Gliding down into the interface territory, there’s not much else to say other than it’s your typical Android 8 player - It won’t be lightning fast when you compare it to your average phone or tablet but does the job right. If your use case is mainly like mine, which means using FLAC files and Tidal, you won’t even notice the interface speed - just pick your album, put it in your pocket.

Now, this leaves us with the final use case, adopted by myself a good dozen of the times, which is the Bluetooth pairing with your phone. In this scenario you can either control the DAP through Hiby Link or, my favorite, use it as a Bluetooth amplifier and run streaming services on it in places where you can’t connect it to a wi-fi network. Trust me, very useful during commutes where you can just jam to something you haven’t downloaded into local files yet.

Now we know how the swiss knife works but how does it sound?




Sound and different amplifications

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Right off the bat you will be faced with two amplifying modes: the regular delta sigma (economy mode) and the festival headliner, Class A amplification. I won’t be covering the technical differences between the two given there’s a lot of articles written by much more capable people than me all over the internet.

Mode selection or not, there’s common factors to both: It has a dead-silent background even on my Zen Pro with High Gain turned on for testing. Speaking of gain modes, the R5 has three so you can better tune the volume for your needs.

In my opinion, the economy mode resembles the typical ESS implementation you can find commonly in the market, leaning towards the neutral bright side of the spectrum. It’s the usual very technical and clean, sometimes dry sound that has become an industry standard and very reminiscent of its predecessor, the Hiby R5 Saber.

This mode will also come out as the most sparkly and detailed of the two, but let’s face it, it is called economy for a reason, right? The economy mode pumps up a stunning 30 hours of playtime which I can attest for by not charging it during most of my holidays. Second to the sound, I would say this is the biggest quality of the R5 Gen 2.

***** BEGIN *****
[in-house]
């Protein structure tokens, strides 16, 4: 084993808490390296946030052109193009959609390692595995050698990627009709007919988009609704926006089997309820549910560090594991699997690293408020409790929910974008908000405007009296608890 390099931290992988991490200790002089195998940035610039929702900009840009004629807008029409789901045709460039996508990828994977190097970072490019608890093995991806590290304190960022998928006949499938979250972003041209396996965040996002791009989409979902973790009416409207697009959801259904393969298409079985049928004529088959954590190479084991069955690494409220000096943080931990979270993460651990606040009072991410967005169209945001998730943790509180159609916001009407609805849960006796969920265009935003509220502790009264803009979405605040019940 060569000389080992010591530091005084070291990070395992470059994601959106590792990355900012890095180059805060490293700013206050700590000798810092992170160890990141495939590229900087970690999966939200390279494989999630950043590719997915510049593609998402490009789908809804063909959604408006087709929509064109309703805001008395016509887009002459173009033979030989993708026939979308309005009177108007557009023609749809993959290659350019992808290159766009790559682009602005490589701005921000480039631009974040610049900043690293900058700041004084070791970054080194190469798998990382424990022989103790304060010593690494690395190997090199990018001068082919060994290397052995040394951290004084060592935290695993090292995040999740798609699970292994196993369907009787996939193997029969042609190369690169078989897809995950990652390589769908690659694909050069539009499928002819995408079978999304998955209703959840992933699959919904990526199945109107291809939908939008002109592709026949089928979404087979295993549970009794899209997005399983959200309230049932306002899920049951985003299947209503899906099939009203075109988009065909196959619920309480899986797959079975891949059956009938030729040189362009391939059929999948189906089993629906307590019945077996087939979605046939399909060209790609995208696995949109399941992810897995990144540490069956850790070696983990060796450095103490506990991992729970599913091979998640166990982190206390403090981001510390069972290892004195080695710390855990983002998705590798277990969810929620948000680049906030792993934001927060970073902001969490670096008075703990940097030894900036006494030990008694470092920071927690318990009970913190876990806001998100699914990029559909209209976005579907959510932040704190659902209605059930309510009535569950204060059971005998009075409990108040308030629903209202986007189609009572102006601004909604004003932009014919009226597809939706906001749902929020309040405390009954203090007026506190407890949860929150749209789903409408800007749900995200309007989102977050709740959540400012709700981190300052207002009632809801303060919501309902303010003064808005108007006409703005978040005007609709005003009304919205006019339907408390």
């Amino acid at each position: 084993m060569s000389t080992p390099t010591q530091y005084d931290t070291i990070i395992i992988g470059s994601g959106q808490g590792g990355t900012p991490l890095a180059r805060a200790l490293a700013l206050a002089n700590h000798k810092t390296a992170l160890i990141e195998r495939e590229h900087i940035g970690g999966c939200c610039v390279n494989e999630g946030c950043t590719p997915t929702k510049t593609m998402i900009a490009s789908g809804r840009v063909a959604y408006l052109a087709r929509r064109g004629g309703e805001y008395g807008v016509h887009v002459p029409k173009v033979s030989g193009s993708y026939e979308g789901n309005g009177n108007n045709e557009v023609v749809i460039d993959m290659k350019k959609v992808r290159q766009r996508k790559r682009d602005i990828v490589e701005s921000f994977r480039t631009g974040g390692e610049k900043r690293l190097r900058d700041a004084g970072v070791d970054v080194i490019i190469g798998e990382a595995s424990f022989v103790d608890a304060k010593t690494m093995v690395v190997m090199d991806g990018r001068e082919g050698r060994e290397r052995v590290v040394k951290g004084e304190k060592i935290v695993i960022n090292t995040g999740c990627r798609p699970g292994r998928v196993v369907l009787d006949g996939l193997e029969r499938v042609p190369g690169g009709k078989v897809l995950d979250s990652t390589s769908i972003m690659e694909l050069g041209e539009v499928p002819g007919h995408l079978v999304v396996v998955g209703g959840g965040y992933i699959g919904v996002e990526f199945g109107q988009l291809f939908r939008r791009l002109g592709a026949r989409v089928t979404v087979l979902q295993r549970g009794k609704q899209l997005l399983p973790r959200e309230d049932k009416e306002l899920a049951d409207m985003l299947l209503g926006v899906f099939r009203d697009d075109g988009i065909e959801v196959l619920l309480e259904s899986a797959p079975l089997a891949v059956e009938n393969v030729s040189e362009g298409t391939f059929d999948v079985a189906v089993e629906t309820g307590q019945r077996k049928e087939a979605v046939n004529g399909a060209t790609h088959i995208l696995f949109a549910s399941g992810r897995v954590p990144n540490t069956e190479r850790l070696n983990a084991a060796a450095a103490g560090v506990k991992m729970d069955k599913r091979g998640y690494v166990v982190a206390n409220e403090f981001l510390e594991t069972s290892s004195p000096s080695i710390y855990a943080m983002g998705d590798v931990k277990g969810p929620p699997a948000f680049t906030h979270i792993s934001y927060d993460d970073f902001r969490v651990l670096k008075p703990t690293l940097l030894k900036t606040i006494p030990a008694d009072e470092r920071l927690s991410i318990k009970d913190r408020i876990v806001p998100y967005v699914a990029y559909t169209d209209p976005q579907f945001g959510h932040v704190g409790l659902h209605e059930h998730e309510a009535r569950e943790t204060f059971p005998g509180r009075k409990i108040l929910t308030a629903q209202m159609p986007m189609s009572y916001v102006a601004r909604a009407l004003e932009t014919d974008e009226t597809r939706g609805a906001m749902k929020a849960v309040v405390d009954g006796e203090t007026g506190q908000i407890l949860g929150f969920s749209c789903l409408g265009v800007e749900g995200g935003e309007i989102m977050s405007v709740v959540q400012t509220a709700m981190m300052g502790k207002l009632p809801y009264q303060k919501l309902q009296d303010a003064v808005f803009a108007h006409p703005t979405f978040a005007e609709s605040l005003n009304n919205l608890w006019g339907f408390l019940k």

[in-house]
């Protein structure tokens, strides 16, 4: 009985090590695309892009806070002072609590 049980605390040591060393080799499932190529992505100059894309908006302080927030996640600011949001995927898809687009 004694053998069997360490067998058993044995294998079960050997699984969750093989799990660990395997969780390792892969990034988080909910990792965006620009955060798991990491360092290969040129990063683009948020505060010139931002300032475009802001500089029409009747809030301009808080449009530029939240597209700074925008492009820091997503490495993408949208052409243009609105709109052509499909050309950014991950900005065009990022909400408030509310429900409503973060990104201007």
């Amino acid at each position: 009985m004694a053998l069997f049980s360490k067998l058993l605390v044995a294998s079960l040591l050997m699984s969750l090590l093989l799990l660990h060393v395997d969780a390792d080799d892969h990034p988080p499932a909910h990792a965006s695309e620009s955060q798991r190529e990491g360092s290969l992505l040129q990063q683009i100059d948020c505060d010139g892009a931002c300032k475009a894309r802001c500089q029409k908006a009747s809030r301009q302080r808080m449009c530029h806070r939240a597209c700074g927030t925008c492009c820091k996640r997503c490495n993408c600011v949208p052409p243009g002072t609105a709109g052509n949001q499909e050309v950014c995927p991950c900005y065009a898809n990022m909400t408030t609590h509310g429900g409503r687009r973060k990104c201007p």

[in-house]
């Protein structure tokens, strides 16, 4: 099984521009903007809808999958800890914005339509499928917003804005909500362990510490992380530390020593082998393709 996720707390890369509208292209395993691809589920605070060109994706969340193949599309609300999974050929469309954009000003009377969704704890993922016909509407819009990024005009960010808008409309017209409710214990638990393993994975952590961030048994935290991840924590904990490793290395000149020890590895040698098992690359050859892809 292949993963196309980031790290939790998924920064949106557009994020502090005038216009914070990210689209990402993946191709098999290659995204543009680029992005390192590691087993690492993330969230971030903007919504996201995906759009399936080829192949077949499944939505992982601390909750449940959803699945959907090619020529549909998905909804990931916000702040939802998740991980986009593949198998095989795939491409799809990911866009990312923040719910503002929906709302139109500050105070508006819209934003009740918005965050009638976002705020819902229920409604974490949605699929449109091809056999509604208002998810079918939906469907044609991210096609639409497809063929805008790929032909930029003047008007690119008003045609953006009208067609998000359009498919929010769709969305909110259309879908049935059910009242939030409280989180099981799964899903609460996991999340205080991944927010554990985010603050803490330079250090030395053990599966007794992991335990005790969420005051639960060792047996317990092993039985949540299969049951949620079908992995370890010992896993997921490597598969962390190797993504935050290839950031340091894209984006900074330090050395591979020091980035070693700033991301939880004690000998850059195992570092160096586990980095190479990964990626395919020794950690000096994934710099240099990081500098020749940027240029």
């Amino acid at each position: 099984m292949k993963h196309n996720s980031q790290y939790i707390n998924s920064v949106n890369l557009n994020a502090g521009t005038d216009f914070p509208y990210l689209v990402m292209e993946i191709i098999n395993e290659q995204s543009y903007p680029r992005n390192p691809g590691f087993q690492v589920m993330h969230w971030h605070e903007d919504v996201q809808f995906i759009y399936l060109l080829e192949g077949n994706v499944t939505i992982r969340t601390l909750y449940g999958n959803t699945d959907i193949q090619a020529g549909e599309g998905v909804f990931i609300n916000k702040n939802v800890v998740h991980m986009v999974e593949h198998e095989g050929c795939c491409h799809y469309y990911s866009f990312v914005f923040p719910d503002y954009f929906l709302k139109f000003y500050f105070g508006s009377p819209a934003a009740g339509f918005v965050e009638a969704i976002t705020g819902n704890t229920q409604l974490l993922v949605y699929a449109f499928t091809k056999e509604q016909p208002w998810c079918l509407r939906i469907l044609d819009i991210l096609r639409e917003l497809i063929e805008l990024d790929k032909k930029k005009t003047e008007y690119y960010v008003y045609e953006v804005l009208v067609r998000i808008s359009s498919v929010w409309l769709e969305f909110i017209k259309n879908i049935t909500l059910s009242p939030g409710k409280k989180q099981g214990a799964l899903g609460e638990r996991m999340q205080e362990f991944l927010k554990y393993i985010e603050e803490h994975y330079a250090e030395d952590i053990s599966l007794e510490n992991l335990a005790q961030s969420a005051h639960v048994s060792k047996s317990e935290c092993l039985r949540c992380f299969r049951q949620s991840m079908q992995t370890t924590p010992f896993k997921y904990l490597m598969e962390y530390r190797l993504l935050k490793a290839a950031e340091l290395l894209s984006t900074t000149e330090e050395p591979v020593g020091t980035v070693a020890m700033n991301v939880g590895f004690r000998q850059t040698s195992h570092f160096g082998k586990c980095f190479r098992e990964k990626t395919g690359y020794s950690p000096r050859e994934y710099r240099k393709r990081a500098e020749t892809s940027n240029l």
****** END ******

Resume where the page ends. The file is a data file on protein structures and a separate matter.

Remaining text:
Outputting “only” 10 hours of playback, comes in the Class A mode. This is due to its nature of amplifying the sound. Keep the battery time in mind but also the fact that it gets VERY warm, are the only two negatives I can think of in this mode, so let’s get into the positives.

The Class A sounds amazing. The moment you press it (it changes after a quarter of a second sound drop, useful to A/B after volume adjustment) the party starts.

Everything gets a touch of smoothness that is converted into musicality, leaving no doubts of the greatness Hiby has built inside such a small device. The neutral-bright sound of the ESS chip swifts into a neutral warm type of sound, more refined and with a bigger stage. Female vocalists like Agnes Obel just take you on a bigger journey.

I have concluded that this mode worked the best with all of my IEMs, but as expected, it paired the best with the brighter ones. This doesn’t mean it turns dark like the Cayin RU-6 R2R dongle, but instead just warmer with a neutral treble, turning every jazz note into a jam session - and who doesn’t like that?

Again, the economy mode may give a sense of a hair more of details due to its treble boost, but the order in this mode is by far musicality. Once I tasted it, I have to admit I almost never went back to economy mode other than for testing purposes and battery stress, but that also means you have options: you have two sound signatures on a single device.

Despite the Class A mode sounding better to my ears and giving the form factor of the Hiby, you can’t expect a day and night difference. It’s on the more subtle side but undoubtedly present.




Comparisons

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Cayin N3 Pro

Android vs non-android. Utility vs speed. Tubes vs Class A.

The Cayin N3 Pro is a non-android based DAP, which gives it advantages and disadvantages vs the R5, as obvious as the interface speed or the boot up speed. Being the connections partially the same (difference resumes on the N3 Pro not having a 2.5mm connect but having an extra balanced line out) and sharing the same price bracket, let’s just focus on sound here.